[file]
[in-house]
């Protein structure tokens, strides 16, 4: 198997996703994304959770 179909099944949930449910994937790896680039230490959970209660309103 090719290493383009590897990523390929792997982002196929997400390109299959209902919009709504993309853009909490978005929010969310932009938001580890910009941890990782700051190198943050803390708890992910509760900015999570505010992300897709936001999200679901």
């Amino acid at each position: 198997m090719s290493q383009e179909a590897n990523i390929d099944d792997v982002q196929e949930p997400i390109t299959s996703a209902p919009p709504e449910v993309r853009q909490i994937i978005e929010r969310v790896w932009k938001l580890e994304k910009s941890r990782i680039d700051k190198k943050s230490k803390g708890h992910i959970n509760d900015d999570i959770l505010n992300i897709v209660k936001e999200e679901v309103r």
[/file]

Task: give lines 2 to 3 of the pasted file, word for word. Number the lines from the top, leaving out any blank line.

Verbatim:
């Protein structure tokens, strides 16, 4: 198997996703994304959770 179909099944949930449910994937790896680039230490959970209660309103 090719290493383009590897990523390929792997982002196929997400390109299959209902919009709504993309853009909490978005929010969310932009938001580890910009941890990782700051190198943050803390708890992910509760900015999570505010992300897709936001999200679901």
């Amino acid at each position: 198997m090719s290493q383009e179909a590897n990523i390929d099944d792997v982002q196929e949930p997400i390109t299959s996703a209902p919009p709504e449910v993309r853009q909490i994937i978005e929010r969310v790896w932009k938001l580890e994304k910009s941890r990782i680039d700051k190198k943050s230490k803390g708890h992910i959970n509760d900015d999570i959770l505010n992300i897709v209660k936001e999200e679901v309103r």